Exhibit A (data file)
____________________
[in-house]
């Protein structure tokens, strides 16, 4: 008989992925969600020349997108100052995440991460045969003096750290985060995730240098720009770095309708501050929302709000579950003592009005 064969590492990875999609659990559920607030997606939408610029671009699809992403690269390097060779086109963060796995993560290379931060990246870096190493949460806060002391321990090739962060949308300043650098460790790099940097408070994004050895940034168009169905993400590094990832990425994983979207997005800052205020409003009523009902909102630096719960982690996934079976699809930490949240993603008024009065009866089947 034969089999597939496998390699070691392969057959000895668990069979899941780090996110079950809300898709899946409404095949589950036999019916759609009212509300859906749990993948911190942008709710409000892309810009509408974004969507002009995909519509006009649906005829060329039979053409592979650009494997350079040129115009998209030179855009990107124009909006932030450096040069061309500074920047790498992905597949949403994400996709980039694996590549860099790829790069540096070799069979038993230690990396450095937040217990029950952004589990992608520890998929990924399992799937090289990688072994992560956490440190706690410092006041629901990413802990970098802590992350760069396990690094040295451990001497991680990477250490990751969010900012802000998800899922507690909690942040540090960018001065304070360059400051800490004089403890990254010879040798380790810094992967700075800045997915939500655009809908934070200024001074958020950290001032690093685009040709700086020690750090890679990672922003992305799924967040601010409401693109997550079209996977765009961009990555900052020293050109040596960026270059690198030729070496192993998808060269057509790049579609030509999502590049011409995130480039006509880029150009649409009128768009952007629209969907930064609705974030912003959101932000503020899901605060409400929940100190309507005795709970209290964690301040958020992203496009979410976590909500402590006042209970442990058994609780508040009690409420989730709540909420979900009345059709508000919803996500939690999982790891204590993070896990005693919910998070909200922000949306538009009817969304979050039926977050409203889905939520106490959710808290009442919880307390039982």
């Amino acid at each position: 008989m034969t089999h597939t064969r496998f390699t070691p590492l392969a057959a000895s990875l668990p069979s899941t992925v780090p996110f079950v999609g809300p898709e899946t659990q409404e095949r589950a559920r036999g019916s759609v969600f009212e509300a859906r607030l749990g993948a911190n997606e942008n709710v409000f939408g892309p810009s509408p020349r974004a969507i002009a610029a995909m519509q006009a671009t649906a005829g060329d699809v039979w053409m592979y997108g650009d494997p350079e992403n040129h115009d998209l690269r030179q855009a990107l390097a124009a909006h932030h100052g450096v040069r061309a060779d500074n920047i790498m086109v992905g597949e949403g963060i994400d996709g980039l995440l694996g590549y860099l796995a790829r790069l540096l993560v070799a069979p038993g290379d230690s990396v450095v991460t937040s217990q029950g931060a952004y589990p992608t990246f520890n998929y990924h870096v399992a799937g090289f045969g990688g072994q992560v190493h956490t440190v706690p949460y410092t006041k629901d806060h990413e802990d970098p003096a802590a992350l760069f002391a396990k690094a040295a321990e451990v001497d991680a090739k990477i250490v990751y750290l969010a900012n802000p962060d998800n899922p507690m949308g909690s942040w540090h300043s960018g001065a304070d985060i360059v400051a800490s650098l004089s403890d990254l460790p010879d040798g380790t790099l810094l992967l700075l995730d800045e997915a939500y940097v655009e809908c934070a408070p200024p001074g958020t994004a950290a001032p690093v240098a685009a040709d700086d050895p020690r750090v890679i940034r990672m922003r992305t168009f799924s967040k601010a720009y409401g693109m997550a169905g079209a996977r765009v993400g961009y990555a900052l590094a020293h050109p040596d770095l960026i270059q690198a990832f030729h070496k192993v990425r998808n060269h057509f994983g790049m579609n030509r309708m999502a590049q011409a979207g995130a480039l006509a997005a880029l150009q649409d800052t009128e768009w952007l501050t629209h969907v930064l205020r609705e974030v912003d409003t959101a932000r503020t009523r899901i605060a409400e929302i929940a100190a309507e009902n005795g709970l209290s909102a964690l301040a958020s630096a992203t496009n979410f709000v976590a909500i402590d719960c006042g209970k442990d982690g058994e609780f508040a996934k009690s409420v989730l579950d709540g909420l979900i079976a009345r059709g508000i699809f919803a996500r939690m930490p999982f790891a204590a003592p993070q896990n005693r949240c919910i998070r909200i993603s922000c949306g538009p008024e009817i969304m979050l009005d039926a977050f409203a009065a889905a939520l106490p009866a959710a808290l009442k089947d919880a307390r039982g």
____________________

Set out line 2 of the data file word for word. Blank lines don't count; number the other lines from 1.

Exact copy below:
């Protein structure tokens, strides 16, 4: 008989992925969600020349997108100052995440991460045969003096750290985060995730240098720009770095309708501050929302709000579950003592009005 064969590492990875999609659990559920607030997606939408610029671009699809992403690269390097060779086109963060796995993560290379931060990246870096190493949460806060002391321990090739962060949308300043650098460790790099940097408070994004050895940034168009169905993400590094990832990425994983979207997005800052205020409003009523009902909102630096719960982690996934079976699809930490949240993603008024009065009866089947 034969089999597939496998390699070691392969057959000895668990069979899941780090996110079950809300898709899946409404095949589950036999019916759609009212509300859906749990993948911190942008709710409000892309810009509408974004969507002009995909519509006009649906005829060329039979053409592979650009494997350079040129115009998209030179855009990107124009909006932030450096040069061309500074920047790498992905597949949403994400996709980039694996590549860099790829790069540096070799069979038993230690990396450095937040217990029950952004589990992608520890998929990924399992799937090289990688072994992560956490440190706690410092006041629901990413802990970098802590992350760069396990690094040295451990001497991680990477250490990751969010900012802000998800899922507690909690942040540090960018001065304070360059400051800490004089403890990254010879040798380790810094992967700075800045997915939500655009809908934070200024001074958020950290001032690093685009040709700086020690750090890679990672922003992305799924967040601010409401693109997550079209996977765009961009990555900052020293050109040596960026270059690198030729070496192993998808060269057509790049579609030509999502590049011409995130480039006509880029150009649409009128768009952007629209969907930064609705974030912003959101932000503020899901605060409400929940100190309507005795709970209290964690301040958020992203496009979410976590909500402590006042209970442990058994609780508040009690409420989730709540909420979900009345059709508000919803996500939690999982790891204590993070896990005693919910998070909200922000949306538009009817969304979050039926977050409203889905939520106490959710808290009442919880307390039982």